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Thermal imaging helping to detect high temperatures in schools amid COVID-19

A Houston company shifted technology originally used for detecting concealed weapons.

HOUSTON — Todd Dunphy’s son, Charlie, helped his dad demonstrate a no-contact thermal imaging device that measures skin temperature.

"The idea is you’re doing a very rapid screening,” said Dunphy at the family's Houston-area home.

The device, named “feevr,” can help detect just that, although it was originally developed to identify concealed weapons in places like airports.

"And if you have a skin temperature that’s above 98, which is equivalent to 100.4 body temperature, you’ll see a red box,” Dunphy said.

He serves as CEO for x.labs, which developed feevr.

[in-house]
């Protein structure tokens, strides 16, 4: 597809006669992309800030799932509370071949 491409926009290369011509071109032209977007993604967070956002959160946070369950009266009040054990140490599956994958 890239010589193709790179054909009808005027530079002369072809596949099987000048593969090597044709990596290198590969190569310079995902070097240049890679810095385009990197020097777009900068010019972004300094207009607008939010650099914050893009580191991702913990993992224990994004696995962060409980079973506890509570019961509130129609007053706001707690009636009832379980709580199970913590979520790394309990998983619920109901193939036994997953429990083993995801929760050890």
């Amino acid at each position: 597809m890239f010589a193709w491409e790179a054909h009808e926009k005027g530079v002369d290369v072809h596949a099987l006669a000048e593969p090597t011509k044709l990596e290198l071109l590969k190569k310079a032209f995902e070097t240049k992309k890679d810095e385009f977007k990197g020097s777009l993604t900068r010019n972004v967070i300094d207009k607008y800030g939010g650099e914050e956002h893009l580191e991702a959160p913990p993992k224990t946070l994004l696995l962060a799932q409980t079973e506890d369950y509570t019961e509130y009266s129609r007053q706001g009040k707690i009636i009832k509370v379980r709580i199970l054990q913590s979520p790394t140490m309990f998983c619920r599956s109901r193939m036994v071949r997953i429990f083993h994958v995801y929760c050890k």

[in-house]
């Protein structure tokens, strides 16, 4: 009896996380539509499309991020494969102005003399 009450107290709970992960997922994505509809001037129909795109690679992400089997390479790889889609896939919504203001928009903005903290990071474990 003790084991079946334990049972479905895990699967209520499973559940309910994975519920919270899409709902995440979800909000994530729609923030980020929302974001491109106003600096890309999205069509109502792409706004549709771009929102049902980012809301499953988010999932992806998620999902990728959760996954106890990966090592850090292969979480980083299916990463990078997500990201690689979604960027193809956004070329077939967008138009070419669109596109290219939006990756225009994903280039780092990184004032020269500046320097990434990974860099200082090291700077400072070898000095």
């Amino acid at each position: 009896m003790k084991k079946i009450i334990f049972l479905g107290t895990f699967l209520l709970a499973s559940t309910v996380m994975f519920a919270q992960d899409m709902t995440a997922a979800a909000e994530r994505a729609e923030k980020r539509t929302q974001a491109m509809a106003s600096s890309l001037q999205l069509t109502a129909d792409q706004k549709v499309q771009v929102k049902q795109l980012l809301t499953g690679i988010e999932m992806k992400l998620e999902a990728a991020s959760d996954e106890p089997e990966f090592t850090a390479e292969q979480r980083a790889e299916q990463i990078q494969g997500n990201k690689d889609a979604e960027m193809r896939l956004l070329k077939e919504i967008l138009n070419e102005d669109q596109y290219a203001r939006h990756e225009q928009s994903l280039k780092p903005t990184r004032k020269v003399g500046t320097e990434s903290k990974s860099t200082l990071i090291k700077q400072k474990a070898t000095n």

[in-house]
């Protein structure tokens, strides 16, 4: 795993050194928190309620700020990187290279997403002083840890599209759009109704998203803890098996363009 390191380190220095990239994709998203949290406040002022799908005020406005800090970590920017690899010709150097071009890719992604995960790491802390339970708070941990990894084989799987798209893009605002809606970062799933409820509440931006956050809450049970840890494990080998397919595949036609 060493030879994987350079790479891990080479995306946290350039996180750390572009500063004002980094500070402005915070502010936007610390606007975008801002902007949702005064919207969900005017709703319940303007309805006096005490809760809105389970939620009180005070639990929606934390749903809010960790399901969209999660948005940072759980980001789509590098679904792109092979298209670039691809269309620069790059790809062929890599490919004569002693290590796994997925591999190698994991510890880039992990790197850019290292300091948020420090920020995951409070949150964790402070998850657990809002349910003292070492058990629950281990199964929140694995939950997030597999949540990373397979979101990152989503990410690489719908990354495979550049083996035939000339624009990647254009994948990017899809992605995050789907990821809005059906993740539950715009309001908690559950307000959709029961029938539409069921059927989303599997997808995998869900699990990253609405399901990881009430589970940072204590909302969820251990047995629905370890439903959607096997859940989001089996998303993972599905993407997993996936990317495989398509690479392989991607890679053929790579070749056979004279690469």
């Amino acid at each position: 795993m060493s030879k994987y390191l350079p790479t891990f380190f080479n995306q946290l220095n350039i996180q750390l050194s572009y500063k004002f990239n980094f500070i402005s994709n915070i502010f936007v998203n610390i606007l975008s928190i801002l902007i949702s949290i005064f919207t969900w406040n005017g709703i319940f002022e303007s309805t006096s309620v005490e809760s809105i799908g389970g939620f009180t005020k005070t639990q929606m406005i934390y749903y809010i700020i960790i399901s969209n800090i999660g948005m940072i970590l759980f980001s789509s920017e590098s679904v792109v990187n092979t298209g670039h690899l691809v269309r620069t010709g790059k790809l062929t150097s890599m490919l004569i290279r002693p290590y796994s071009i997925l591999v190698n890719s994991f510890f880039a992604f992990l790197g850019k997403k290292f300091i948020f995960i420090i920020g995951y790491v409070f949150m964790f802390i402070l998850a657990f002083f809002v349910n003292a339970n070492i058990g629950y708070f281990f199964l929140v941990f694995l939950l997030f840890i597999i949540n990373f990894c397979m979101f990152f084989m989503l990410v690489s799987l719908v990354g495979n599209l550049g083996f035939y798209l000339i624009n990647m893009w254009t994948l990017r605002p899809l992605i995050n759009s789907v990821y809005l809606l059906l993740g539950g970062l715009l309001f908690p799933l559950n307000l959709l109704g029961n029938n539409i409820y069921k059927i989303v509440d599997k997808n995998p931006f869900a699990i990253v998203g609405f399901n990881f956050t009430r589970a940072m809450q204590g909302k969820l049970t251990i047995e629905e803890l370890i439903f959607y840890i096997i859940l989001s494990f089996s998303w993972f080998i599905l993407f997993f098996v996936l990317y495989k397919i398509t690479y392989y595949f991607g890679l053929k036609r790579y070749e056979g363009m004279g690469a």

It's similar to other temperature gauging technology but is marketed as more portable.

Feevr is currently at work in some 50 school districts around the country in the wake of COVID-19, including Van Vleck ISD in Matagorda County.

"It’s sped up the check-in process tremendously,” Superintendent John O'Brien said.

O’Brien said handheld temperature guns, which are used by most districts, are slower and prevent proper social distancing.

Although devices like feevr cost thousands more, "That money is just not being spent for COVID," O'Brien said. "Because we’ll be able to use it in the future as a safety measure that we can put in place to monitor for any kind of devices somebody might be trying to conceal as they come into our buildings.”

For now, feevr’s main mission appears to be fighting a more intangible enemy.

"They’re really just a screening device to help you measure one element of potential sickness," Dunphy said. "Which is your skin temperature.”

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